red letter day


For the third day in a row I’ve emptied our post box straight into the post office recycling bin.

Evidently everyone else has done the same.

The tub of junked mail is overflowing with unctuous smiles of electoral candidates, clamouring pick me, pick me.

How many trees have given their lives so that politicians of all persuasions can inundate us with self-serving gumpf?

It’s an atrocious waste of natural resources, not to mention the time, effort and money that goes into producing material which is at best ignored and worst actually aggravates the recipient.

To my mind party political advertising and most material generated by both sitting and aspiring members at election time fits the definition of junk mail: to wit, “unsolicited advertising or promotional material received through the post”.

But try plastering your letter box with junk mail stickers and it won’t make a jot of difference.

You can complain to the Distribution Standards Board if you find something useful in your mail box like a catalogue advertising cut price turkey – but, the inanely grinning visage of any political wannabe? No!

In the case of “non-commercial material” – i.e. a listicle of the local MP’s achievements – there’s not a thing anyone can/will/could do.

The only way to stop this intrusion is for you to contact those responsible directly and even then they are not obliged to remove your name from their mailing list, the holy grail of mailing lists … the electoral roll.

For that matter why can any incumbent politician or registered political party and their lackeys use the roll to plague people who have been legally obliged to sign up to it for the sole purpose of voting, when voters themselves cannot access it for any purpose other than to verify their own enrolment or – where appropriate – object to the enrolment of another voter?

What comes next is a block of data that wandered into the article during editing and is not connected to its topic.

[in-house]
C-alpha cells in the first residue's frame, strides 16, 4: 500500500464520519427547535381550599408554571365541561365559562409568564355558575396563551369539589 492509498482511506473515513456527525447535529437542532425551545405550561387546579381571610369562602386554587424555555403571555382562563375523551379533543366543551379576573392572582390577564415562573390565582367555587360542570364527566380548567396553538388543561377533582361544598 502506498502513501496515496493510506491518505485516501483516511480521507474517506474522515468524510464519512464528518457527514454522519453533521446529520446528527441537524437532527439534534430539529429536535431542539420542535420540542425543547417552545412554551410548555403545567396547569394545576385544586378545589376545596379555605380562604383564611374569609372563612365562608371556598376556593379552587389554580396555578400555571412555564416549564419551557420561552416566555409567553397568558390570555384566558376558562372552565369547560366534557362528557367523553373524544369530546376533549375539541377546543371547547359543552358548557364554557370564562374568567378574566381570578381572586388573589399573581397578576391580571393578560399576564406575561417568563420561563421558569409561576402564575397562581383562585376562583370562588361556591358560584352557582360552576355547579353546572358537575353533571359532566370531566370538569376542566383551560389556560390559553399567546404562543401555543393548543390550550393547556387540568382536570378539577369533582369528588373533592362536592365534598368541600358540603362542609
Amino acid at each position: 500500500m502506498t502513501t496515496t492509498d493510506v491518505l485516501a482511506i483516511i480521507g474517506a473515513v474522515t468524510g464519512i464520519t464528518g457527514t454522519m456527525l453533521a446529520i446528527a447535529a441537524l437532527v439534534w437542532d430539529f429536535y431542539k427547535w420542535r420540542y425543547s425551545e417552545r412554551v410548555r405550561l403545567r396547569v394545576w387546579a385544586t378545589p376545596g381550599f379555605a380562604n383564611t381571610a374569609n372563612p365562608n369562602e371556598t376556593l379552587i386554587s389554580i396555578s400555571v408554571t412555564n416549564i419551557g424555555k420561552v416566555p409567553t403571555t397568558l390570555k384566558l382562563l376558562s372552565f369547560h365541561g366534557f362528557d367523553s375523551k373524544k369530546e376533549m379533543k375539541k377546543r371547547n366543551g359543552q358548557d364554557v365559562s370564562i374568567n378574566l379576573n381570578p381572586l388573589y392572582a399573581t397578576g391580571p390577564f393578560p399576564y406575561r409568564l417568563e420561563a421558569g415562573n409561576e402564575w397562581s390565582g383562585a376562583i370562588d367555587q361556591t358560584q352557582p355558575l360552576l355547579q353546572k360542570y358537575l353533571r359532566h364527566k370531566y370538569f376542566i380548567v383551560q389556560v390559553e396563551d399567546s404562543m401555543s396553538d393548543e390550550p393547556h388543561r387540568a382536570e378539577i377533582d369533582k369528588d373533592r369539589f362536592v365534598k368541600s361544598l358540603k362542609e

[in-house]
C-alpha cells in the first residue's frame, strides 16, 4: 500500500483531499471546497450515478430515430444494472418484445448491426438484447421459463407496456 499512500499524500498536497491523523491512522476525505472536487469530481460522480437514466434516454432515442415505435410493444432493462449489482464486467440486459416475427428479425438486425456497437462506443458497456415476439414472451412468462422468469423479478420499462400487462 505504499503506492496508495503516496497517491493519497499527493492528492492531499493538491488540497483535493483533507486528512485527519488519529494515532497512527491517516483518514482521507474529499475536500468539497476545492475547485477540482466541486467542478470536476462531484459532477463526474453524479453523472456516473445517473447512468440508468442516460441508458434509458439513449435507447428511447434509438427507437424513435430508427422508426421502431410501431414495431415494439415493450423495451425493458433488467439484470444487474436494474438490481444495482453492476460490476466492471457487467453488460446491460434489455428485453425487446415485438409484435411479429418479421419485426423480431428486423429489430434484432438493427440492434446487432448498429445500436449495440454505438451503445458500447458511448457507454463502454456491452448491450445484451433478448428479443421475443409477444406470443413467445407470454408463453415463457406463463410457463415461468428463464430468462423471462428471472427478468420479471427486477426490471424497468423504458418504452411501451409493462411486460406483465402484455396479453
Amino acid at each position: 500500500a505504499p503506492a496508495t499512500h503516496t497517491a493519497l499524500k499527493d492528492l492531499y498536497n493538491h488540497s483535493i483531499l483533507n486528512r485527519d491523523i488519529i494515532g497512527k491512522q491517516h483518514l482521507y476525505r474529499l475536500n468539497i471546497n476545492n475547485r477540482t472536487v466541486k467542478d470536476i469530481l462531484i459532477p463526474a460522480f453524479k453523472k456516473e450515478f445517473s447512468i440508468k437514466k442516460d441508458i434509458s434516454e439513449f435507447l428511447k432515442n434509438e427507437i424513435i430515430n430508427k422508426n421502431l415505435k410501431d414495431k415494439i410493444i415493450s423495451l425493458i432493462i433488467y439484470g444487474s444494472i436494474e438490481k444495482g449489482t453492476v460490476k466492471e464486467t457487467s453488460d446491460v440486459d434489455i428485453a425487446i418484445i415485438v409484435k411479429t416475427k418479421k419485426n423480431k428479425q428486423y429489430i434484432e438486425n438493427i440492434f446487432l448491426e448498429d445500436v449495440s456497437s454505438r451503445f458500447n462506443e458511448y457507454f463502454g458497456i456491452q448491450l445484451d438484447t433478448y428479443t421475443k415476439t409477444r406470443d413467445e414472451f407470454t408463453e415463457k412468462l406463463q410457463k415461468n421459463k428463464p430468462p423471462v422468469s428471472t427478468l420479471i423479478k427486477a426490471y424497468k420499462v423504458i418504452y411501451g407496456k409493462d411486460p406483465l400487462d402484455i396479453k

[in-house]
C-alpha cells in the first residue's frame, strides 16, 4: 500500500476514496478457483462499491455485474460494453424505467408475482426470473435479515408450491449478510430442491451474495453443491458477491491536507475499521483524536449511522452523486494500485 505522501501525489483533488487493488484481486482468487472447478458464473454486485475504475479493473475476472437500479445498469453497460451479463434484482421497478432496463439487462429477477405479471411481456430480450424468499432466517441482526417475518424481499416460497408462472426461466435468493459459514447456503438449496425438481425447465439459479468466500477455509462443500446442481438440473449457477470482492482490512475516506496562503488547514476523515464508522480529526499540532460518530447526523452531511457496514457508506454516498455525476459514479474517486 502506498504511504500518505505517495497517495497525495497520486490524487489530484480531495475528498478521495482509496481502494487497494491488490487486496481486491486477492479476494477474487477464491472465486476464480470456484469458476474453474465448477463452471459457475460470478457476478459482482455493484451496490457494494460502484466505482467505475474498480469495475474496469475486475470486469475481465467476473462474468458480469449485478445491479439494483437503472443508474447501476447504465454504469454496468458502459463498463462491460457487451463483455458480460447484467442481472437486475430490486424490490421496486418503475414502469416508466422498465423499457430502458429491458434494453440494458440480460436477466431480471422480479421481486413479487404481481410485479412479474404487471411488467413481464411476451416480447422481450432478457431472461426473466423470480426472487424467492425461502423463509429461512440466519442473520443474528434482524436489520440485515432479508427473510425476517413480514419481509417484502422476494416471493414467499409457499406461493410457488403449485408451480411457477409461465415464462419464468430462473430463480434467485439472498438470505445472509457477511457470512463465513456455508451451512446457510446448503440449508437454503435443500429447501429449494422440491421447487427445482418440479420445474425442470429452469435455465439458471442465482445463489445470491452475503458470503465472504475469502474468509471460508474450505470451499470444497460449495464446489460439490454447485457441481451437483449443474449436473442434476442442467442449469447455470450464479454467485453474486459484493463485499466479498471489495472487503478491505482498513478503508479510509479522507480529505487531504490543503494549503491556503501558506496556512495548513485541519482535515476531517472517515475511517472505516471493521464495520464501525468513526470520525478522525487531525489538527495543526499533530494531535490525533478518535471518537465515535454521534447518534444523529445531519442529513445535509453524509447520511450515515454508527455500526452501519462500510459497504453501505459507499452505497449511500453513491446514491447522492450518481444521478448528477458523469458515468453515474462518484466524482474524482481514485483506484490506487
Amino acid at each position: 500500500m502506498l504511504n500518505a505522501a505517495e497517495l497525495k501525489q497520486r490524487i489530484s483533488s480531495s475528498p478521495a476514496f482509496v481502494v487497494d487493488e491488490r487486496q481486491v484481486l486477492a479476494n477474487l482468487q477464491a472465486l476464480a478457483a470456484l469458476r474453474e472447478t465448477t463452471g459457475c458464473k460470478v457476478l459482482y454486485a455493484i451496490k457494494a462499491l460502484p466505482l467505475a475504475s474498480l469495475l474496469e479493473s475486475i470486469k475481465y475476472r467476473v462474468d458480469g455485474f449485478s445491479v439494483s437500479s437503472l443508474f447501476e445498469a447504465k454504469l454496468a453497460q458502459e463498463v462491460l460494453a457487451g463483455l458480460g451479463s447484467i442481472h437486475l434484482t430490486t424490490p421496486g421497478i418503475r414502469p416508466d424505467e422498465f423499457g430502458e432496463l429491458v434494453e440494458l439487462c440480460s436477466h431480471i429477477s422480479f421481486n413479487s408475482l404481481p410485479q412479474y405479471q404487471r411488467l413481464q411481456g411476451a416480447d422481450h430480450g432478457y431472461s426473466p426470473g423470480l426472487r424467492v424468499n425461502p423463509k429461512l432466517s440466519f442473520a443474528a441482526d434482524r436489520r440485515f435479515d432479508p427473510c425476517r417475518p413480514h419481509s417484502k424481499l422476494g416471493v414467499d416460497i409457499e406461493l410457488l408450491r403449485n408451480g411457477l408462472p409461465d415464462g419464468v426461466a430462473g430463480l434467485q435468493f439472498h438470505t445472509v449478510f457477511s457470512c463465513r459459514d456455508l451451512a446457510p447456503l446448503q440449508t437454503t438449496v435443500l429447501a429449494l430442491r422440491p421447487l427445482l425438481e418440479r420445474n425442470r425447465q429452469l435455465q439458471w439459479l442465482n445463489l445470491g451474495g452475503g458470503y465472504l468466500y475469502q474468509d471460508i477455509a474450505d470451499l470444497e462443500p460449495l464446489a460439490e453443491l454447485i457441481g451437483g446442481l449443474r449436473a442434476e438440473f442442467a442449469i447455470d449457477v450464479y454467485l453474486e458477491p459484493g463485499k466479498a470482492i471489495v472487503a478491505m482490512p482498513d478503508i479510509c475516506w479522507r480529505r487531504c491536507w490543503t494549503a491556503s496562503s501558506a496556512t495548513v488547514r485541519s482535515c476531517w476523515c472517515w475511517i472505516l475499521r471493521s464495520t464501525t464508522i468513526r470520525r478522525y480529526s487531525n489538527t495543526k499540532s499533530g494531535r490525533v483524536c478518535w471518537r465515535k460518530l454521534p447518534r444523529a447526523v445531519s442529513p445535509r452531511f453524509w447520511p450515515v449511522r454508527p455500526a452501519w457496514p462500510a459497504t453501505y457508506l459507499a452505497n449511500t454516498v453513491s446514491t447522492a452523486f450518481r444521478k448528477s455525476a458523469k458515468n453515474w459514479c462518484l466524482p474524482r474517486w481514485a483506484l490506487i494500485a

In an era of electronic correspondence, I can’t see how the printing and mailing component of MPs’ entitlements can be justified.

At the federal level MPs enjoy a $100,000 a year printing allowance, plus a communications allowance worth about $40,000 a year (the equivalent of 50 cents for every voter enrolled in the electorate) and a $1800-a-year-stamp allowance.

I haven’t been able to get a complete picture of what Victorian State MPs are entitled to by way of communicating with their constituents, but one allowance for MLAs equates to the number of voters in their electorate multiplied by $1.10.

So based on a district like Essendon with almost 40,000 people on the roll at the last election, this works out to be worth $43,000.

Now I know that politicians frequently have cause to enter into correspondence with and on behalf of constituents, but ask yourself have you ever received so much as a fridge magnet from your local MP at any time other than election time?

Some government departments – like the Department of Human Services – are now, where possible, communicating with clients through their own private MyGov electronic mail box.

At least if political candidates and parties were required, wherever possible, to email voters we could at least filter them – along with the Nigerian scammers, the bogus inheritance and lotto lures – as spam.

And, for the environment, that would be a red letter day.


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